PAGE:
How to manage patients with diabetic retinopathy, from asking the right questions to administering the diagnostic tests and more.

As an optometric technician, we play an important role in the success of the optometric practice. We need to know the ramification of different diseases in the eye. One disease that might present in the office is diabetic retinopathy. It is imperative to know the symptoms and when a diabetic would be at risk.

Taking OCT and OCTA images, such as with the AngioVue From Optovue, Inc., can provide views of the retina so the optometrist can determine ocular health.

To understand diabetic retinopathy you need to first understand diabetes. Diabetes is the condition in which the body does not properly process food for use as energy. Most of the food a person consumes is turned into glucose, or sugar, for the body to use as a form of energy. The pancreas, an organ that lies near the stomach, produces the hormone insulin to help glucose get into the cells of bodies. When someone has diabetes, their body either doesn’t make enough insulin or can’t use its own insulin as well as it should. This causes sugars to build up in blood. Diabetes can cause serious health complications including heart disease,  kidney failure, lower-extremity amputations and blindness. High blood sugar level (diabetes) can cause the following symptoms:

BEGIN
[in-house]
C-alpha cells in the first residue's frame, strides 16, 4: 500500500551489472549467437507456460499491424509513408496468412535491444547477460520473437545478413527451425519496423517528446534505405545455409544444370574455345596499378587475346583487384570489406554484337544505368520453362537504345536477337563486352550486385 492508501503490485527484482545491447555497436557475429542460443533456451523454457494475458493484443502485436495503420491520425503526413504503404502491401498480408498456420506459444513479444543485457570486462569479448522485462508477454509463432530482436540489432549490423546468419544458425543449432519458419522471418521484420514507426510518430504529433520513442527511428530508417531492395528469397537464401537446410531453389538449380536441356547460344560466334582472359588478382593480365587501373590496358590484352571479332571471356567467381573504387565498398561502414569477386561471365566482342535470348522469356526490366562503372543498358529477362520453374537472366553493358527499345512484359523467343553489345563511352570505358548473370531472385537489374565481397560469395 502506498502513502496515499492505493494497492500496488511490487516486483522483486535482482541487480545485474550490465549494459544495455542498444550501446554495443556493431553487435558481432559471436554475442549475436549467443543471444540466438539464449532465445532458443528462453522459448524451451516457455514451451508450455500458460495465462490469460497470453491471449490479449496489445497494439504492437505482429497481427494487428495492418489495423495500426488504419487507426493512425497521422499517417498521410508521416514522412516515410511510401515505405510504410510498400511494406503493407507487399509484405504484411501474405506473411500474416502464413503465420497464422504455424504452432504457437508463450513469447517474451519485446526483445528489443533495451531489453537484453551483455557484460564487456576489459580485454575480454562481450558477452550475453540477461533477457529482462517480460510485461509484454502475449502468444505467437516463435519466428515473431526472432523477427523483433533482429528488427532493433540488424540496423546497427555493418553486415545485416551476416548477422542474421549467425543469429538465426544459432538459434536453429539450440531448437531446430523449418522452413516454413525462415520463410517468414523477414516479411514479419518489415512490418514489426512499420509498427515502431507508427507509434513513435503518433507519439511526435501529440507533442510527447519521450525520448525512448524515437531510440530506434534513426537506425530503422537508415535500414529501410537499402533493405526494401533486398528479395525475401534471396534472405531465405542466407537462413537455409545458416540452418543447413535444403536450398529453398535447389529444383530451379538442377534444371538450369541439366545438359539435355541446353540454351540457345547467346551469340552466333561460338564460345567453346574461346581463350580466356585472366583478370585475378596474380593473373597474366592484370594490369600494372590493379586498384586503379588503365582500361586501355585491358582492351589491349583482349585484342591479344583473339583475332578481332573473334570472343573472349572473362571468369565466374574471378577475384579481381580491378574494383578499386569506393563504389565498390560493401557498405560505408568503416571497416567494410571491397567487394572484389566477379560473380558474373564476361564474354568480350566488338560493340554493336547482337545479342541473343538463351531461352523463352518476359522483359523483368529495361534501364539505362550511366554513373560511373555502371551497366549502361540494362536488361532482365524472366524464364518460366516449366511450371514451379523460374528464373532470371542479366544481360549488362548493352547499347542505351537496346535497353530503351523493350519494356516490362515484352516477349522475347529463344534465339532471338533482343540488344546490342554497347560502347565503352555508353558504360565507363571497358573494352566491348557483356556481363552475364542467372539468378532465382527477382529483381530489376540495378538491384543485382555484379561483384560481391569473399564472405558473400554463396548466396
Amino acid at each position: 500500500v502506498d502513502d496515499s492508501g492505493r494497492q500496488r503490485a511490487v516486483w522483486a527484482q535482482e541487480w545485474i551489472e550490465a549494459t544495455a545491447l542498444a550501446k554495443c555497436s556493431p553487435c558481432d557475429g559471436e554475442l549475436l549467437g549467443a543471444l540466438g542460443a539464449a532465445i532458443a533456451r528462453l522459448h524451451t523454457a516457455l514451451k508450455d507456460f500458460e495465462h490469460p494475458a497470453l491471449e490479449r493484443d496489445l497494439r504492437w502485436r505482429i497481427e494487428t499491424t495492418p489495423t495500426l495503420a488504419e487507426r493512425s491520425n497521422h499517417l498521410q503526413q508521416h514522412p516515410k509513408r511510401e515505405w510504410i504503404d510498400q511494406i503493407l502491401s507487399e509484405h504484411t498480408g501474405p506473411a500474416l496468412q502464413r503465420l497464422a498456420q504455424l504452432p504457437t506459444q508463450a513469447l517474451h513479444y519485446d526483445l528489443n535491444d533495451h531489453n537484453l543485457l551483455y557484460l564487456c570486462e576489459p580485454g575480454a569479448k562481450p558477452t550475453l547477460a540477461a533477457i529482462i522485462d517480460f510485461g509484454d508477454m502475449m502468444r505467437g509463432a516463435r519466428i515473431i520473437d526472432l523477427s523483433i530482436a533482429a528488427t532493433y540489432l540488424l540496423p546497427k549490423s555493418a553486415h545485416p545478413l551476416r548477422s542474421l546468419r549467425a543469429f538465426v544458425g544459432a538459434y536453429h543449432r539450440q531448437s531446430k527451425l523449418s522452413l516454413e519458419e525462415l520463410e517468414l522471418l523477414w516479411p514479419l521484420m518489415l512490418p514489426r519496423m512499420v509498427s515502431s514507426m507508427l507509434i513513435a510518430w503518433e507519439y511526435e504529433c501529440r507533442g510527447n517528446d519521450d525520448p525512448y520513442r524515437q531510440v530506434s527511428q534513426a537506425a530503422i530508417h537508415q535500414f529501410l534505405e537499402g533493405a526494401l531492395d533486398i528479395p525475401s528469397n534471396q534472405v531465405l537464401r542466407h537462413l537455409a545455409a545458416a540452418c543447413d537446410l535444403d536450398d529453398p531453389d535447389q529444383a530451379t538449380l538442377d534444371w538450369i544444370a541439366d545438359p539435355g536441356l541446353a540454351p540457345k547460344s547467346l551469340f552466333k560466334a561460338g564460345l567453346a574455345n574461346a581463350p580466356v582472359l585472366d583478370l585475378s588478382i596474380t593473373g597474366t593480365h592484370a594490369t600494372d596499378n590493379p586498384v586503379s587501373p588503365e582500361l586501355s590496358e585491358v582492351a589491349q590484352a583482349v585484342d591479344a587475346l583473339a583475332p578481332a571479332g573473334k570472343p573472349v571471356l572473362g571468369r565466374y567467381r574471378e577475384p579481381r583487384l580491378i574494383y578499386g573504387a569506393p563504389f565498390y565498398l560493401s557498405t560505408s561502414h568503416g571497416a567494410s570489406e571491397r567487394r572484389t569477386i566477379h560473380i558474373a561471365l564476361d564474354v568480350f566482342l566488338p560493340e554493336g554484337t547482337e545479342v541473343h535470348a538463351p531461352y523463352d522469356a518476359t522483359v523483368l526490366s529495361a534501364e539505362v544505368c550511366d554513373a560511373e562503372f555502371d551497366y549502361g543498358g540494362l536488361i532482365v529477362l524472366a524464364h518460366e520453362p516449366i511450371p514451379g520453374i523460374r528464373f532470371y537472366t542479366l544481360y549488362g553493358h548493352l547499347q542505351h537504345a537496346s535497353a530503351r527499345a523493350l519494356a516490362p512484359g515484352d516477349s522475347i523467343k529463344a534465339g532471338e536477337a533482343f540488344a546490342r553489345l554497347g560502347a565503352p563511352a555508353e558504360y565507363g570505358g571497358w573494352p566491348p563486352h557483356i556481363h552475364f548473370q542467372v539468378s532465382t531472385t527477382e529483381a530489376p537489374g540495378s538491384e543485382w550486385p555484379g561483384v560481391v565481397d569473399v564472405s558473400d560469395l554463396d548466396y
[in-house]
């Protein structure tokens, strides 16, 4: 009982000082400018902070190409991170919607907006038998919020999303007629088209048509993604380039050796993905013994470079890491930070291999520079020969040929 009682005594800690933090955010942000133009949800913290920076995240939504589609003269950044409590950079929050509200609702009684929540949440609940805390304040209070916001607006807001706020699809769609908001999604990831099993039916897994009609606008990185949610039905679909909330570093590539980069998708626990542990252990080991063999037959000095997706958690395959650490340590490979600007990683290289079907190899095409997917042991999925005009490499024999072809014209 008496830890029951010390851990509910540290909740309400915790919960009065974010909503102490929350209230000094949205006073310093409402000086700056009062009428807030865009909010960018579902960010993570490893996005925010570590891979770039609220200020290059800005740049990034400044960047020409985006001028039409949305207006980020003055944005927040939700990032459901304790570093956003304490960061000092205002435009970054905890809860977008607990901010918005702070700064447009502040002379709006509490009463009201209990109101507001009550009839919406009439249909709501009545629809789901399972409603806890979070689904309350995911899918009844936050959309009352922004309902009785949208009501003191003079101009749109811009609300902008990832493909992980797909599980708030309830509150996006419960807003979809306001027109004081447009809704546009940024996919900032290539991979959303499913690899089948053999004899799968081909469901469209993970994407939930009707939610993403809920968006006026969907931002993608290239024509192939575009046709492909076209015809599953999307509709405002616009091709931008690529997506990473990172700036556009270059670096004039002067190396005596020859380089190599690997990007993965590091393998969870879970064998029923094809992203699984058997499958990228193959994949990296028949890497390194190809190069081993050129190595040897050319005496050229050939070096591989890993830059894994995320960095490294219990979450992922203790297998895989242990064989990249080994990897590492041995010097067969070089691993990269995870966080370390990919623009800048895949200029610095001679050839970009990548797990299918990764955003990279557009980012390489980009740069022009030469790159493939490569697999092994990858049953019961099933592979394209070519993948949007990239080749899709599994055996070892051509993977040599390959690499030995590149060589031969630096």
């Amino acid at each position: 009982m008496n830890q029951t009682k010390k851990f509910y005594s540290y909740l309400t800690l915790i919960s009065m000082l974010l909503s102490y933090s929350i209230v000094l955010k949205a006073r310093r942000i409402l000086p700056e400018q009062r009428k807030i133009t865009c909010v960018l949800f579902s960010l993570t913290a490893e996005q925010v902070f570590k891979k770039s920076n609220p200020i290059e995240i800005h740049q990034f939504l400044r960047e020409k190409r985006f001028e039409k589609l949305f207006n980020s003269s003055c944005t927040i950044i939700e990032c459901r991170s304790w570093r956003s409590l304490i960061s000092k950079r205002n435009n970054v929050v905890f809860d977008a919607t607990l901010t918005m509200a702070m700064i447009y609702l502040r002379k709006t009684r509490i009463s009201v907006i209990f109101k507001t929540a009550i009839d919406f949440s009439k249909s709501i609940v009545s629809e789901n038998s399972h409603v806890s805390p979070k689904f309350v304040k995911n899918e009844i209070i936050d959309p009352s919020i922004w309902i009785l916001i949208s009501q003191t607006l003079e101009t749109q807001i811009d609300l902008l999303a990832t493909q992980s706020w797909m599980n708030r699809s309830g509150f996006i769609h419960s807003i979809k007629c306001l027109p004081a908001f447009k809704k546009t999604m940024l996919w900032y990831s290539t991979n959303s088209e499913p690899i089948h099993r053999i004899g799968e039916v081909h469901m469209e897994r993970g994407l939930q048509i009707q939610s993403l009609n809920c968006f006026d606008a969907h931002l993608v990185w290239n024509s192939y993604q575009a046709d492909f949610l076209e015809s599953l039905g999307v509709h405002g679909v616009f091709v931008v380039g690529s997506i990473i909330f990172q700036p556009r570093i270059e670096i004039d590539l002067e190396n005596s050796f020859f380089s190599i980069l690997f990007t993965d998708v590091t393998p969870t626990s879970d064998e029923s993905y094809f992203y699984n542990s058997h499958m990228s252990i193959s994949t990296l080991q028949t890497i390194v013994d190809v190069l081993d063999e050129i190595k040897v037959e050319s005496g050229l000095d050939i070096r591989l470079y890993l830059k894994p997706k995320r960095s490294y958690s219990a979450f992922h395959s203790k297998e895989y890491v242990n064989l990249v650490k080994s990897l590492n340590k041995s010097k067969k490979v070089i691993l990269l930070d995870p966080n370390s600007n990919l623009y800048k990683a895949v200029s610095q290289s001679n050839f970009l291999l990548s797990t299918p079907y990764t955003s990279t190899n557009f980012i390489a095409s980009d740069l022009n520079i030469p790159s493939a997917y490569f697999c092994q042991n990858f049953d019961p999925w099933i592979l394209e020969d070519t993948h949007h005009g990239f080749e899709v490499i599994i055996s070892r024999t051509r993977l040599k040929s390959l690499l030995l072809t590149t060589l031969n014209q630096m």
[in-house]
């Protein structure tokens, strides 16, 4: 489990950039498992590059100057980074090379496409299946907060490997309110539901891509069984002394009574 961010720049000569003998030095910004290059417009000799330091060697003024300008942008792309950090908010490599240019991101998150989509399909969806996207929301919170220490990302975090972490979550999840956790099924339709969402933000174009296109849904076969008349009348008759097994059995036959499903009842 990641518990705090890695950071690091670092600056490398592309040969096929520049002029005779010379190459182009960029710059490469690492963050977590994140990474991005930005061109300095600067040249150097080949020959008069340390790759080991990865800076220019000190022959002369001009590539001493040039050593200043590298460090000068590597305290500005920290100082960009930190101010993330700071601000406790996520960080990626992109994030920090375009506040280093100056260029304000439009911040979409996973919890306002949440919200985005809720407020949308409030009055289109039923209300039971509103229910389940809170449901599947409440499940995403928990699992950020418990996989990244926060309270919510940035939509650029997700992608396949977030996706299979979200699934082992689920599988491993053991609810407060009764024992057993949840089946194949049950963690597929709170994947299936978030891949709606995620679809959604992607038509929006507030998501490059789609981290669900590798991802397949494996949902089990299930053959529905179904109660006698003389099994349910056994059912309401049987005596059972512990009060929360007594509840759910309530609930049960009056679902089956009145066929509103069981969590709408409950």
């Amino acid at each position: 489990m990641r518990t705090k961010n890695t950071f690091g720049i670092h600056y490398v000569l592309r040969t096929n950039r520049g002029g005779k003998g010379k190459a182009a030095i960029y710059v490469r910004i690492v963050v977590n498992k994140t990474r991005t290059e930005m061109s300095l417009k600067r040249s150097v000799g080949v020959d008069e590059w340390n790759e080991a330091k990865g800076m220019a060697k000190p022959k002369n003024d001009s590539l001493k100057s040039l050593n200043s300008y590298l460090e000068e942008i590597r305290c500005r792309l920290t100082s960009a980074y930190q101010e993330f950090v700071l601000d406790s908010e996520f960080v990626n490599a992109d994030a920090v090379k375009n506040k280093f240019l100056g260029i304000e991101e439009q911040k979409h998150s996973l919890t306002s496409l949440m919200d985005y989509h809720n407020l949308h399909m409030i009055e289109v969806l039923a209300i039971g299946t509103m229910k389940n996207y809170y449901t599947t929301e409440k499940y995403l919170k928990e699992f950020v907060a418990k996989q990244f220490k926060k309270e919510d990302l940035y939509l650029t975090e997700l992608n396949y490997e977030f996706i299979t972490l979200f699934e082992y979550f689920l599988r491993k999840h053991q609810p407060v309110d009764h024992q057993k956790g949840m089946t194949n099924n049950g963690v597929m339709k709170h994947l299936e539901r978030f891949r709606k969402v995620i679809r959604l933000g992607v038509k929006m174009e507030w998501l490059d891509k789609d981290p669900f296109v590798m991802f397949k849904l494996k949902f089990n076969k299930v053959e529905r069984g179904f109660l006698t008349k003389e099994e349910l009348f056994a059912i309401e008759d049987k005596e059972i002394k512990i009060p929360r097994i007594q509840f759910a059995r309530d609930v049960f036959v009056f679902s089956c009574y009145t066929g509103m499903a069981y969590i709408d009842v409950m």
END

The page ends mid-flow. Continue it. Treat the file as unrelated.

“¢ frequent urination, especially at night
“¢ blurred vision
“¢ fatigue or low energy
“¢ increased thirst
“¢ increased hunger
“¢ dry skin
“¢ slow healing wounds

Beyond the presence of diabetes, how well a patient’s blood sugar is controlled is a major factor in determining how likely they are to develop diabetic retinopathy with accompanying vision loss.

Diabetic retinopathy is caused by changes in the blood vessels of the retina, which is the thin, light-sensitive inner lining in the back of the eye. Diabetic retinopathy happens when high blood sugar damages the tiny blood vessels of the retina. When the nerve cells are damaged, vision is impaired. These changes can result in blurred vision, hemorrhage in the eye, or, if untreated, retinal detachment. The longer a person has diabetes, the higher the risk of developing diabetic retinopathy.